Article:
Dr Patrick Zuk, PhD (Dunelm), MA (HETAC), BA (NUI)
On completion of his undergraduate studies, Patrick Zuk worked for a number of years as a freelance composer and pianist. He has composed orchestral, vocal, choral and chamber music, which has received performances by the American Wind Symphony Orchestra, the National Symphony Orchestra of Ireland, the BBC Singers and other prominent ensembles. As a pianist, he specialised in chamber music and vocal accompaniment, performing extensively in Ireland and making appearances at festivals in America and Scandinavia. Before taking up his present post at Durham, he also taught at several Irish third-level music institutions.
In recent years, Zuk's research has predominantly focussed on music in Russia and the former Soviet Union - a subject on which he teaches an undergraduate module at Durham. At present, he is working on a major study of Nikolai Myaskovsky (1881-1950), a senior contemporary of Prokofiev and Shostakovich and a major figure of his period, whose work has received comparatively little attention from Western scholars to date. In March 2012, he was awarded a grant from the British Academy/The Sir Ernest Cassel Trust Fund to assist with the cost of undertaking archival research in connection with this project. His article 'Nikolay Myaskovsky and the events of 1948' appeared in the February 2012 issue of Music and Letters, and he has presented papers on the music of Myaskovsky and his contemporaries at international conferences in the UK, US, Germany and the Russian Federation.
Zuk's research interests also include the Irish art music tradition. In 2007 he and his Durham colleague Prof Jeremy Dibble were awarded AHRC funding for a major research project on the development of Irish music in the twentieth century, which ran until December 2010 (further information about this project can be found at http://www.dur.ac.uk/music/ahrcirishmusicproject). He is co-editor, together with Séamas de Barra, of a series of monographs on Irish composers issued by Field Day Publications, Dublin in conjunction with the Keough-Naughton Institute for Irish Studies at the University of Notre Dame. He contributed a study of Raymond Deane (b. 1953) to the series in 2006 and is currently completing a second volume on A. J. Potter (1918-1980).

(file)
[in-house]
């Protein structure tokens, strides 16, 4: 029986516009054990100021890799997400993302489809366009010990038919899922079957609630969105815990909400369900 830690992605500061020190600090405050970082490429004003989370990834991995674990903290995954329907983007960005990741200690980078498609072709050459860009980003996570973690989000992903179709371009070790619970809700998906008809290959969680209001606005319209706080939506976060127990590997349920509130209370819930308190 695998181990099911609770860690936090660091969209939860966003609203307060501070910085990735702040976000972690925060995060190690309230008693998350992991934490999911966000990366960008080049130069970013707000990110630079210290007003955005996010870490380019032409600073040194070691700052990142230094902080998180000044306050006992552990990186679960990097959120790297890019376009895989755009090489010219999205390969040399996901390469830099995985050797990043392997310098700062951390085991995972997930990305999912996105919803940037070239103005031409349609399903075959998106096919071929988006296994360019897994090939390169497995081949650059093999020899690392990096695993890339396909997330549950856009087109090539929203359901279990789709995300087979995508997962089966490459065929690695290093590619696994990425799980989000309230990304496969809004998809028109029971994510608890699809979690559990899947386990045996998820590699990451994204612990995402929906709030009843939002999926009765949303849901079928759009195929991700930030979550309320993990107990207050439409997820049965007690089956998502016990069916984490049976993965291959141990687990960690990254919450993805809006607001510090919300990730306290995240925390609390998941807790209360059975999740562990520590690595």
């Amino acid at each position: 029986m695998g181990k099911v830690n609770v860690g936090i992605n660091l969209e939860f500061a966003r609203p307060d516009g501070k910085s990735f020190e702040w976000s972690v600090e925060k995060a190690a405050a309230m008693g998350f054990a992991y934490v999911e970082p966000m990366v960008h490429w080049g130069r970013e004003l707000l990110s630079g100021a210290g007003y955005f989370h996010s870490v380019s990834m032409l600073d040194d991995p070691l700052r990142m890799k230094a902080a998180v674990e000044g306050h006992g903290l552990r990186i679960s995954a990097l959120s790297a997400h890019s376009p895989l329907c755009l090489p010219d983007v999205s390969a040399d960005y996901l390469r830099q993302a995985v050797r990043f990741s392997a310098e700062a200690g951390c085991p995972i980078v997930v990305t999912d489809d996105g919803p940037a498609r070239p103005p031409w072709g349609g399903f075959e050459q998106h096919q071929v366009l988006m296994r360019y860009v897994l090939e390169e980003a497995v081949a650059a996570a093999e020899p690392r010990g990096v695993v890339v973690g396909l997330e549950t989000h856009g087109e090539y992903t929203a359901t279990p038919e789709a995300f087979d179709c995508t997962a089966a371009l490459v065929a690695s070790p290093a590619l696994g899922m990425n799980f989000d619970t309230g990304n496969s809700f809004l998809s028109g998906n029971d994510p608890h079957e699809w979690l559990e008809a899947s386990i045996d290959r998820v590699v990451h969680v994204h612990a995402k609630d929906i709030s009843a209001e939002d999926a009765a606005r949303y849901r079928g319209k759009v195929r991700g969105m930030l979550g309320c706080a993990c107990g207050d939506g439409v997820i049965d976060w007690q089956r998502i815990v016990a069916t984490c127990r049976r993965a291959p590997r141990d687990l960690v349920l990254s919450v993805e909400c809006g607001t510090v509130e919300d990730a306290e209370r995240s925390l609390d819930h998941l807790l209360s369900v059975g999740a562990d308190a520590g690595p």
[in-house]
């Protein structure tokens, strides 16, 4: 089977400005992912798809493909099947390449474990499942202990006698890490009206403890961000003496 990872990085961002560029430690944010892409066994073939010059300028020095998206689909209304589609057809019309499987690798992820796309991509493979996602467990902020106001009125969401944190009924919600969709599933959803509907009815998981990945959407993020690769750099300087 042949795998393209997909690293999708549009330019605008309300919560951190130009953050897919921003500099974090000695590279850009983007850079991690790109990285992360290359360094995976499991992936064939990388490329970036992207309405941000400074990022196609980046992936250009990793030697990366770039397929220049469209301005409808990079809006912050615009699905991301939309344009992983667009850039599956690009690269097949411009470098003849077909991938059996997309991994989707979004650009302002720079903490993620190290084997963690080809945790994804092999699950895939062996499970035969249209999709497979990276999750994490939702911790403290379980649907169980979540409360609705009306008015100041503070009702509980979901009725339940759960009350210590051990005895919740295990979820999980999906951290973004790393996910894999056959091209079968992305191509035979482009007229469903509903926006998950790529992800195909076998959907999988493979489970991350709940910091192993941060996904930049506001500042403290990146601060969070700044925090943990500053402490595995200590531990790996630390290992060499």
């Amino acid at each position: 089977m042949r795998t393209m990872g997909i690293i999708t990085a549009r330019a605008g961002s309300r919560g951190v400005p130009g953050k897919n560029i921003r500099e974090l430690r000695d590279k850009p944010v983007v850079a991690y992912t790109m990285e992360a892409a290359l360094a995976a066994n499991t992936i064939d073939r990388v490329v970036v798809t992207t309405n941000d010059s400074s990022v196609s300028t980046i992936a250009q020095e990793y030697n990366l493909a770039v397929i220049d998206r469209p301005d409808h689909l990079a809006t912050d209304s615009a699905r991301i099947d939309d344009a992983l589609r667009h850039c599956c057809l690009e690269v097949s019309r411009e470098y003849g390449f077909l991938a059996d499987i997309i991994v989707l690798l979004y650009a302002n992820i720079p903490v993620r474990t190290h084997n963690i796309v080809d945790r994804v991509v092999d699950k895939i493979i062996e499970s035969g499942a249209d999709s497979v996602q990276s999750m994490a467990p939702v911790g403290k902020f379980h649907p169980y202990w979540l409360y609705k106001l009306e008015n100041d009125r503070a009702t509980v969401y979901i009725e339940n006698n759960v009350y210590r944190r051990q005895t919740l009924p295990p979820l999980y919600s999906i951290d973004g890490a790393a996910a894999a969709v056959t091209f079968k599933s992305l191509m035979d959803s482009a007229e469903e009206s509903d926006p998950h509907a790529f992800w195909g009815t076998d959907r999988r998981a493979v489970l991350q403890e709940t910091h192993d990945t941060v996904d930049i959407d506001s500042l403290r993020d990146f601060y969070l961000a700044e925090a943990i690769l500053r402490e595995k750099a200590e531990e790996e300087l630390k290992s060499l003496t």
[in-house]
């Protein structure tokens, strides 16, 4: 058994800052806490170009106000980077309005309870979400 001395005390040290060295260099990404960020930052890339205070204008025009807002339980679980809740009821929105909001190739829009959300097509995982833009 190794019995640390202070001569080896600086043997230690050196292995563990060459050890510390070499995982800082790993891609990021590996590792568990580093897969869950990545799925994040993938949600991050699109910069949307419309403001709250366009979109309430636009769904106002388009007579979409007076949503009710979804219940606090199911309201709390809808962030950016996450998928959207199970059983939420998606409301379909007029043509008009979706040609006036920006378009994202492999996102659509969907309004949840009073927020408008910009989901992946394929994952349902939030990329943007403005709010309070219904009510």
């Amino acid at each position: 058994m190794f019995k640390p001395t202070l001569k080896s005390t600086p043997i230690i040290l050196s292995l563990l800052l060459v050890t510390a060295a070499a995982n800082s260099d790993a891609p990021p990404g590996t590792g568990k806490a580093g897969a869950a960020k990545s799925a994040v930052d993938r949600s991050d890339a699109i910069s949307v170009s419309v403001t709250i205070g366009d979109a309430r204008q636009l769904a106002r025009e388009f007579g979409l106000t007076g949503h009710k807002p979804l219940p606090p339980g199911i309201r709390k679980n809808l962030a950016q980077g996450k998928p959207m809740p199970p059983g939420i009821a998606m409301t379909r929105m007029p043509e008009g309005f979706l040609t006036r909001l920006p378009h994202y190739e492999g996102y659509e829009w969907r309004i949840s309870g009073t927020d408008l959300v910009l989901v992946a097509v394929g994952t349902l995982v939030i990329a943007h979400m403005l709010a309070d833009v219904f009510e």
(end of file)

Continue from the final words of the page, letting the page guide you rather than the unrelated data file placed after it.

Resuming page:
In May 2011 Patrick Zuk received one of Durham University's prestigious Excellence in Teaching and Learning Awards in recognition of his outstanding contribution to undergraduate and postgraduate teaching in the Music Department.
First International Conference on Irish Music and Musicians, University of Durham, 12-15 July 2010
International Conference on Music in Russia and the Soviet Union: Reappraisal and Rediscovery, University of Durham, 11-14 July 2011
- Zuk, Patrick. (2006). Raymond Deane. Dublin: Field Day Publications.
- Dibble, Jeremy (2010). Michele Esposito. Field Day Music. Dublin: Field Day Publications/Keough-Naughton Institute for Irish Studies, University of Notre Dame.
- Cox, Gareth (2010). Seóirse Bodley. Field Day Music. Dublin: Field Day Publications/Keough-Naughton Institute for Irish Studies, University of Notre Dame.
Journal papers: academic
- Zuk, Patrick (2012). Nikolay Myaskovsky and the Events of 1948. Music and Letters 93(1): 61-85.
- Zuk, Patrick (2010). Translating national identity into music: Representations of 'Traditional Ireland' in A. J. Potter's television opera Patrick. Études irlandaises 35(2): 81-97.
- Zuk, Patrick. (2004). Words for Music Perhaps? Irishness, Criticism and the Art Tradition. Irish Studies Review 12(1): 11-29.